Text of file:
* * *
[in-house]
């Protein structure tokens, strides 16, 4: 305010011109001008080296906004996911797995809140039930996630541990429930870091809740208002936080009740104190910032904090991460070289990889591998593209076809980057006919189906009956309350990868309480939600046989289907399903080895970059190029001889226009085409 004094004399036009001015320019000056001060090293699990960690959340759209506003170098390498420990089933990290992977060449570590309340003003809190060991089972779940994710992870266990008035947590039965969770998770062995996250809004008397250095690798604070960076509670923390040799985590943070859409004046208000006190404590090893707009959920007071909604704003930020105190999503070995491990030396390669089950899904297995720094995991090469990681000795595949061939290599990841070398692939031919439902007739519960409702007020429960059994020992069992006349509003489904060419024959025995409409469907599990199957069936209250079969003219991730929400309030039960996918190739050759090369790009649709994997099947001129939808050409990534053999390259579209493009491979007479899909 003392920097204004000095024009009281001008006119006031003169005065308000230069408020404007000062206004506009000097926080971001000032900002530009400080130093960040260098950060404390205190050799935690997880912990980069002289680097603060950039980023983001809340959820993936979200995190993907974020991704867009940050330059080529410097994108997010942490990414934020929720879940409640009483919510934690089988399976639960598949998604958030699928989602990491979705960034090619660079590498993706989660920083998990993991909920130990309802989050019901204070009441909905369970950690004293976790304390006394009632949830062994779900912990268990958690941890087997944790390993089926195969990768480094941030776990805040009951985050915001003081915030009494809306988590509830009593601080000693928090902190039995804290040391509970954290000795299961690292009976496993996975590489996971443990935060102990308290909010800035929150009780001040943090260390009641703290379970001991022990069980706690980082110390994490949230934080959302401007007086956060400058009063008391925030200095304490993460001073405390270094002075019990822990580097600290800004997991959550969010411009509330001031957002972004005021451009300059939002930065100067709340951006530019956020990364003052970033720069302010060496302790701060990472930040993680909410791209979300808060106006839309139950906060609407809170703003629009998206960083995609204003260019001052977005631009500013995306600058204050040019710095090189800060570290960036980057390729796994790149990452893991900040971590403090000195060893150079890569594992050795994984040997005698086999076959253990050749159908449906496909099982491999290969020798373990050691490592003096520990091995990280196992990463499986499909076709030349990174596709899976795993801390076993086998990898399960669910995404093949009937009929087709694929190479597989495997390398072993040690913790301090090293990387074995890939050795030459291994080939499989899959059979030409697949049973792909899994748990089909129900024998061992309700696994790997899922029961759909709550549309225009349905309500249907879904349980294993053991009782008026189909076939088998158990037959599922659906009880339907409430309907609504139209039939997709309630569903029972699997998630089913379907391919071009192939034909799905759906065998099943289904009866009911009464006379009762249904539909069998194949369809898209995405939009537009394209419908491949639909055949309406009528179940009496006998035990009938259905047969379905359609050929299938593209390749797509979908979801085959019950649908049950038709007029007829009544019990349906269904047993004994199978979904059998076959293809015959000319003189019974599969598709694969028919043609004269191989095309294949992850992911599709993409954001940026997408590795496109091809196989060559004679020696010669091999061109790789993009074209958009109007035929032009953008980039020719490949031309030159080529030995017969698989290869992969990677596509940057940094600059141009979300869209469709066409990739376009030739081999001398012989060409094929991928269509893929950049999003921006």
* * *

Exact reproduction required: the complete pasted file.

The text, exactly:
[in-house]
């Protein structure tokens, strides 16, 4: 305010011109001008080296906004996911797995809140039930996630541990429930870091809740208002936080009740104190910032904090991460070289990889591998593209076809980057006919189906009956309350990868309480939600046989289907399903080895970059190029001889226009085409 004094004399036009001015320019000056001060090293699990960690959340759209506003170098390498420990089933990290992977060449570590309340003003809190060991089972779940994710992870266990008035947590039965969770998770062995996250809004008397250095690798604070960076509670923390040799985590943070859409004046208000006190404590090893707009959920007071909604704003930020105190999503070995491990030396390669089950899904297995720094995991090469990681000795595949061939290599990841070398692939031919439902007739519960409702007020429960059994020992069992006349509003489904060419024959025995409409469907599990199957069936209250079969003219991730929400309030039960996918190739050759090369790009649709994997099947001129939808050409990534053999390259579209493009491979007479899909 003392920097204004000095024009009281001008006119006031003169005065308000230069408020404007000062206004506009000097926080971001000032900002530009400080130093960040260098950060404390205190050799935690997880912990980069002289680097603060950039980023983001809340959820993936979200995190993907974020991704867009940050330059080529410097994108997010942490990414934020929720879940409640009483919510934690089988399976639960598949998604958030699928989602990491979705960034090619660079590498993706989660920083998990993991909920130990309802989050019901204070009441909905369970950690004293976790304390006394009632949830062994779900912990268990958690941890087997944790390993089926195969990768480094941030776990805040009951985050915001003081915030009494809306988590509830009593601080000693928090902190039995804290040391509970954290000795299961690292009976496993996975590489996971443990935060102990308290909010800035929150009780001040943090260390009641703290379970001991022990069980706690980082110390994490949230934080959302401007007086956060400058009063008391925030200095304490993460001073405390270094002075019990822990580097600290800004997991959550969010411009509330001031957002972004005021451009300059939002930065100067709340951006530019956020990364003052970033720069302010060496302790701060990472930040993680909410791209979300808060106006839309139950906060609407809170703003629009998206960083995609204003260019001052977005631009500013995306600058204050040019710095090189800060570290960036980057390729796994790149990452893991900040971590403090000195060893150079890569594992050795994984040997005698086999076959253990050749159908449906496909099982491999290969020798373990050691490592003096520990091995990280196992990463499986499909076709030349990174596709899976795993801390076993086998990898399960669910995404093949009937009929087709694929190479597989495997390398072993040690913790301090090293990387074995890939050795030459291994080939499989899959059979030409697949049973792909899994748990089909129900024998061992309700696994790997899922029961759909709550549309225009349905309500249907879904349980294993053991009782008026189909076939088998158990037959599922659906009880339907409430309907609504139209039939997709309630569903029972699997998630089913379907391919071009192939034909799905759906065998099943289904009866009911009464006379009762249904539909069998194949369809898209995405939009537009394209419908491949639909055949309406009528179940009496006998035990009938259905047969379905359609050929299938593209390749797509979908979801085959019950649908049950038709007029007829009544019990349906269904047993004994199978979904059998076959293809015959000319003189019974599969598709694969028919043609004269191989095309294949992850992911599709993409954001940026997408590795496109091809196989060559004679020696010669091999061109790789993009074209958009109007035929032009953008980039020719490949031309030159080529030995017969698989290869992969990677596509940057940094600059141009979300869209469709066409990739376009030739081999001398012989060409094929991928269509893929950049999003921006």